Sourcing inventory can be a fun but challenging process. What if there aren’t many cheap thrift stores near you? What if garage sales are low-end and/or sporadic? What if you just don’t have enough money on hand to invest in inventory to resell?
For these people, consignment is a great option that I’ve used with a lot of success.
What is consignment?
Consignment is specifically an agreement to pay a supplier of goods after the goods are sold.
It’s typically done in a store setting, where someone goes into a store and strikes a deal with the shop-keep, however, a person will give you their items to sell online too.
In principle, the owner of the item and the seller of that item will agree on final price. Once the item sells, the seller will pay the (now) former owner, and in turn the seller will get a previously agreed upon percentage of the sale.
How does the item owner get paid?
There are two main ways for item owners to get paid, and there are pros and cons to each method.
Method 1: Upfront Payments
Someone will bring a rare item into the pawn shop expecting to get retail price on a particular item. Rick Harrison, one of the owners, will kindly explain that he is in the resale business and that he needs to be able to turn a profit on the item.
Benefits & Drawbacks
For the owner: They get paid upfront for their items. In many cases, they just need to make a quick buck and are willing to do so for a lower cost, which is to your benefit as the seller. However, the owner may not make as much as in a profit sharing model.
For the seller: Generally you only offer your bargain basement price because you have to factor in the chance that you don’t get what you think you will on the resale market, or it will take awhile to move. However, you do need to invest money to purchase items just like going to the store.
Method 2: Profit Sharing
In the profit sharing model, the seller will enter a contract with the owner of the item to which both parties will agree on lowest price to sell the item for and percent commission the seller will receive. Personally, this is my preferred method as I have no monetary investment in the item. If the item doesn’t sell, then I still haven’t lost any money.
Benefits & Drawbacks
For the owner: The chance to make more money! In this model the seller has no financial investment in the item and therefore there’s no risk (except time). This means the owner of the item may be able to negotiate a larger chunk of the pie. However, in this model items may not sell quickly (or at all) which means no upfront payment.
For the seller: The owner assumes all of the risk, which is great, as there’s no upfront investment. The downside is dependent upon what kind of deal you work out as there may be more margin to be made with the upfront payment model.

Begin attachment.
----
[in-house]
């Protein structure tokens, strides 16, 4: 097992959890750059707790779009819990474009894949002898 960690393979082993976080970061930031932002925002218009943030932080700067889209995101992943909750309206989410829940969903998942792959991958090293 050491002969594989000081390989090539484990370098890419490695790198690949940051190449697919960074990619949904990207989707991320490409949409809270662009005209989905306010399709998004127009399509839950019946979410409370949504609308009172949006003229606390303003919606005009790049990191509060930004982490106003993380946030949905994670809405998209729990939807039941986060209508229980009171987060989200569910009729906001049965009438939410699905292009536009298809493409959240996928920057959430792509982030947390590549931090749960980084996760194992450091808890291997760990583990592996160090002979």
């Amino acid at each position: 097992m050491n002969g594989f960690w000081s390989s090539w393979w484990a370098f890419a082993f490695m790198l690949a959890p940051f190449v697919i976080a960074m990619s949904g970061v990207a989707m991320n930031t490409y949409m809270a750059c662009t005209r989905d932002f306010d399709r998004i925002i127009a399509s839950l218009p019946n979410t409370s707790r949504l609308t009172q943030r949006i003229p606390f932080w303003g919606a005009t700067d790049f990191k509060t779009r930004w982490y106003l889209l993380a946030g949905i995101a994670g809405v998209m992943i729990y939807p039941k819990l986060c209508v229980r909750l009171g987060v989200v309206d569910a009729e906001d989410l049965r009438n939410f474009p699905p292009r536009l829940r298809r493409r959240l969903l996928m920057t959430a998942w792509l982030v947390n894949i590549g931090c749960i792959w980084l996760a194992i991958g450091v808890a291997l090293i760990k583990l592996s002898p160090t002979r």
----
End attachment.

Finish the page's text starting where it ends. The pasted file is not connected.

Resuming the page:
The pluses of consignment
These are some of the reasons I love selling consignment items for other people:
- No monetary risk when using profit sharing method, especially if you’re selling online which eliminates overhead costs
- Exposure to trending items, especially if you are new to the fashion world!
- More likely to get newer items
- Time saver; instead of digging around at the Goodwill, the items are brought right to you.
Although the majority (about 99%) of my business is based in typical resale (buy low, sell high) I have had success with consignment. As I started to notice the impact that my sales were having at squashing my student loans, I couldn’t keep my mouth shut about it. I also needed to have some kind of explanation to my co-workers as to why I was skipping lunch in the break room and returning with bags of used items every time.
Some of my co workers even started their own reselling businesses after hearing what I was doing! However, there were a few friends and co-workers who simply did not have the time or they just didn’t want to do it. But as it turns out they were closeted shopaholics who needed extra income to acquire new statement pieces to add to their already fashionably fat wardrobes!
Can you believe someone gave me this to sell?
I had a co-worker once bring me in a brand new in the box Gucci Monogram Key Clip Case to sell for her. We had settled on 50% commission and I told her that I wouldn’t take any less than $100 for the item (retail is $300). She agreed.
Within 2 weeks, the item sold for $100 on eBay. After fees, this left us with a profit of $87.50, half of which ($43.75) went straight into my pocket
Or, more accurately, Navient’s pocket.
I then sent her the funds via PayPal, which can be done for free as long as they’re sent friend to friend.
The minuses of consignment
Despite the many positives of consignment, there are some negatives you should be aware of:
- The seller may not agree on a percentage that is as favorable as the 50% my friend and I agreed on
- Limited floor space; you’ll need to store these items until (and if) they sell
- Risk of returns/poor feedback; you assume ownership of negative feedback, and based on what you and the original seller agree upon, you may be responsible for a full refund/return. eBay allots 45 days for the buyer to request a refund
Should you consider consignment?
Plato’s Closet, a franchised consignment store, has ranked #1 in its category in Entrepreneur Magazine’s Franchise 500 and has been in the top 500 for the last 11 years. In 2015, the average Plato’s Closet location had sales of $992,016. This franchise has taken the small concept of selling other peoples items and shown what really can be done if taken to the next level.
For someone who is just starting out, consignment (using the profit share method) is a great way to build you confidence in the potential of flipping and in yourself as your own boss.
My advice would be to start off dropping hints to family and friends. You never know the treasures someone may have and are willing to part with!
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